Robert A. Clifford, senior partner at Clifford Law Offices, testified Thursday (April 24, 2014) before the Licensing Committee of the Chicago City Council on its proposal to regulate ride sharing in the city.  Safety of consumers was the underlying theme of the hearing. An ordinance is being considered that would require ride sharing companies to keep better track of its drivers, require testing of the drivers and the vehicles as well as pay taxes to the city.   Clifford spoke before a crowded room about his concern over insurance issues involving those who are using their own cars to drive people around the city. It was estimated that as many as 5,000 people may be doing this part-time around Chicago, it was said at the hearing.  Clifford said insurance coverage issues are a "nightmare" and asked the Committee not to "compromise or experiment," but that its members must "take greater care before deciding what to do."  His remarks drew applause from audience members. At the same time, the Illinois state legislature also is proposing a statewide law. Clifford also recently spoke before the Illinois Transportation Committee of the House that recently passed a bill that is set to go to the Illinois Senate shortly.

Clifford Tort Symposium Marks 20 Years

Some two dozen judges and academics from around the country gathered in Chicago April 24-25 for the 20th Annual Clifford Symposium on Tort Law and Social Policy that was marked by a taped conversation with Associate Justice Stephen Breyer of the Supreme Court of the United States and Faculty Chair of the Symposium DePaul University College of Law Professor Stephan Landsman. The subject of the two-day program that offered 9.75 hours of continuing legal education credit was "Judge Jack Weinstein's Impact on Civil Justice in America."   Judge Weinstein of the U.S. District Court, Eastern District of New York, was appointed by President Lyndon Johnson in 1967.  He has authored numerous significant opinions in his 45 years on the bench including cases on Agent Orange and numerous mass torts that is said to set an example of judicial independence and social conscience. Several of the speakers worked as law clerks for Judge Weinstein early in their legal careers.  Justice Breyer spoke of Weinstein being a role model as a teacher, a judge and a human being.  Weinstein is author of the treatise on evidence. Founder of the Symposium, Robert A. Clifford, senior partner at Clifford Law Offices in Chicago, addressed the program that was held at DePaul Law School and on the web.       Left to right: Bob Clifford, founder of the Symposium and senior partner at Clifford Law Offices; U.S. District Court Judge Jack Weinstein of the Eastern District of New York; DePaul University College of Law Professor Stephan Landsman and Faculty Chair of the Symposium.      Bob Clifford addresses a packed audience to view taped remarks by Associate Justice Stephen Breyer of the Supreme of the United States as well as 24 judges and academics from around the country participating in the two-day symposium honoring Judge Jack Weinstein of New York. __________________ For further information, please call Clifford Law Offices' Communications Partner Pamela S. Menaker at 847-251-4877 or 847-721-0909.                         www.CliffordLaw.com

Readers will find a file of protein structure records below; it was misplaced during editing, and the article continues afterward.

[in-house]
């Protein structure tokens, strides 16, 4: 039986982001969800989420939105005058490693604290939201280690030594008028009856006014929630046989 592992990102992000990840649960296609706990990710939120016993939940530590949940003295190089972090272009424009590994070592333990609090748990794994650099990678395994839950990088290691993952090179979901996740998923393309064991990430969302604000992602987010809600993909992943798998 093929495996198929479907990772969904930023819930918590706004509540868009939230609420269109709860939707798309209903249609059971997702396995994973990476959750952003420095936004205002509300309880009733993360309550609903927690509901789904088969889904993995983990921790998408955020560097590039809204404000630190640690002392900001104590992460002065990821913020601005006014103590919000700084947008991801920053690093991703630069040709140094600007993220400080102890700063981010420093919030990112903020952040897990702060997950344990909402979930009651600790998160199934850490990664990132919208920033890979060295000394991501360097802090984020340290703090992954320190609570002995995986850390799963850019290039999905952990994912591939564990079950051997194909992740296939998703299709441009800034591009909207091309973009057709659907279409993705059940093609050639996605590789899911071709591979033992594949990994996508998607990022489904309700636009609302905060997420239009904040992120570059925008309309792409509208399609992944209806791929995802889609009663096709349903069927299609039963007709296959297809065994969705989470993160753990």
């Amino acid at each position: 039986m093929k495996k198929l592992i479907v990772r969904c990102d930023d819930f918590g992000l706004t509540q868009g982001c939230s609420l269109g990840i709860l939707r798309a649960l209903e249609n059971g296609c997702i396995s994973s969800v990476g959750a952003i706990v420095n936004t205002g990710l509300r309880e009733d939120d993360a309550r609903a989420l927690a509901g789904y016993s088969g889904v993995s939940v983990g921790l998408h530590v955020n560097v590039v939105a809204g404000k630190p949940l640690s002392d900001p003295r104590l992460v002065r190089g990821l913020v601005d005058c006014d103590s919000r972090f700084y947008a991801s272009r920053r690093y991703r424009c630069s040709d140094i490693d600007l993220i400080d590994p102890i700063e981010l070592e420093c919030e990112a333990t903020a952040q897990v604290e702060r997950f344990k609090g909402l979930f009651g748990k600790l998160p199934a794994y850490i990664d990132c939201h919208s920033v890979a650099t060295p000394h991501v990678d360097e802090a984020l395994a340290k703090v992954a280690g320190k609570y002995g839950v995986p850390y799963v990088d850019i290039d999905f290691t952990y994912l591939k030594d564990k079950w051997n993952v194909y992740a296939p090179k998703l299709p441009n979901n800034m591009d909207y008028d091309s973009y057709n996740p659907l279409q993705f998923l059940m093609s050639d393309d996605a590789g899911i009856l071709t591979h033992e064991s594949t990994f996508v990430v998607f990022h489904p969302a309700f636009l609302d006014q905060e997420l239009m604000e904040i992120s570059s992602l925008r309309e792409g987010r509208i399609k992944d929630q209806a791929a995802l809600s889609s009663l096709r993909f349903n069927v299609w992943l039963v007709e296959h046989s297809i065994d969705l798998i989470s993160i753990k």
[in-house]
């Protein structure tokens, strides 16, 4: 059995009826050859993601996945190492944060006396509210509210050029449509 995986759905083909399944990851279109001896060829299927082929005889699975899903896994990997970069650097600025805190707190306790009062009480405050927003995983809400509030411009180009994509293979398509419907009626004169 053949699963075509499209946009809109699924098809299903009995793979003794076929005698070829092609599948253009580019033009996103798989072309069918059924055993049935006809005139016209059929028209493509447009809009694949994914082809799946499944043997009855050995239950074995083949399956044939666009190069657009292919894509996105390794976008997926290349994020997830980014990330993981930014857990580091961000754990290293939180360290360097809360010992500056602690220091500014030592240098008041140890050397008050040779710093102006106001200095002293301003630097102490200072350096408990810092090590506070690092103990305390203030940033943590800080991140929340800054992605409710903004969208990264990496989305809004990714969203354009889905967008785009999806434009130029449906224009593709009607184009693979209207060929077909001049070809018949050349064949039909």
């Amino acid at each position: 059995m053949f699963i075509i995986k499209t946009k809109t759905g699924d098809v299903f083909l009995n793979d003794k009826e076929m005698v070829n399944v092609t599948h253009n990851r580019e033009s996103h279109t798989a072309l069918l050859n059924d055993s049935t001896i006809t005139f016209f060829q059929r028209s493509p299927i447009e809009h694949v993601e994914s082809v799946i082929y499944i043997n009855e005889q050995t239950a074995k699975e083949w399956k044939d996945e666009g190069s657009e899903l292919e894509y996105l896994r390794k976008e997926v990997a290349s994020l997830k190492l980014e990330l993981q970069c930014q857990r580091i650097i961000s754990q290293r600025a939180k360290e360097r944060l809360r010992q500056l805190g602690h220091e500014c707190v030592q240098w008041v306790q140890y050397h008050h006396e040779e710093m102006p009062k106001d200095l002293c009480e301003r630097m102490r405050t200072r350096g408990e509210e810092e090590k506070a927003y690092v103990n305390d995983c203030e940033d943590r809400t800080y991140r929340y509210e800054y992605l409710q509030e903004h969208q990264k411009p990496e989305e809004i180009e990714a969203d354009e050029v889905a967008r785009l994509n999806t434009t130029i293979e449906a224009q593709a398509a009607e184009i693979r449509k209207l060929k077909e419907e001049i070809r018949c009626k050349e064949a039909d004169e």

National Press Covers the Settlement of Five Colgan Crash Cases of Clifford Law Offices